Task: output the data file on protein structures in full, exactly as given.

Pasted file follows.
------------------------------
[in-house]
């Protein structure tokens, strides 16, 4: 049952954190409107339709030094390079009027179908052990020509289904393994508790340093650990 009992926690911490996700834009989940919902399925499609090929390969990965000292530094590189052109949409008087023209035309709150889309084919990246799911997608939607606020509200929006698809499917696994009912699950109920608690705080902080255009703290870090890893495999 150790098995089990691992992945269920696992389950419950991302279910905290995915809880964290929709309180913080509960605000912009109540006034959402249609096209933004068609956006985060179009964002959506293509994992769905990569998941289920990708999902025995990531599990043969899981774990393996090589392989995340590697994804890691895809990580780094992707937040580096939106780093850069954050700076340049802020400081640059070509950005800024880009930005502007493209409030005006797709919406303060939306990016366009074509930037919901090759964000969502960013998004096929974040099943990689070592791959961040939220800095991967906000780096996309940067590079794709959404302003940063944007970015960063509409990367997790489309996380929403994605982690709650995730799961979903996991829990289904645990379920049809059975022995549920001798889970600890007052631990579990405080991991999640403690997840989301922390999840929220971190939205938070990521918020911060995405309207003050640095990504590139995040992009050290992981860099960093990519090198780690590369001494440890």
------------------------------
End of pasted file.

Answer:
[in-house]
């Protein structure tokens, strides 16, 4: 049952954190409107339709030094390079009027179908052990020509289904393994508790340093650990 009992926690911490996700834009989940919902399925499609090929390969990965000292530094590189052109949409008087023209035309709150889309084919990246799911997608939607606020509200929006698809499917696994009912699950109920608690705080902080255009703290870090890893495999 150790098995089990691992992945269920696992389950419950991302279910905290995915809880964290929709309180913080509960605000912009109540006034959402249609096209933004068609956006985060179009964002959506293509994992769905990569998941289920990708999902025995990531599990043969899981774990393996090589392989995340590697994804890691895809990580780094992707937040580096939106780093850069954050700076340049802020400081640059070509950005800024880009930005502007493209409030005006797709919406303060939306990016366009074509930037919901090759964000969502960013998004096929974040099943990689070592791959961040939220800095991967906000780096996309940067590079794709959404302003940063944007970015960063509409990367997790489309996380929403994605982690709650995730799961979903996991829990289904645990379920049809059975022995549920001798889970600890007052631990579990405080991991999640403690997840989301922390999840929220971190939205938070990521918020911060995405309207003050640095990504590139995040992009050290992981860099960093990519090198780690590369001494440890």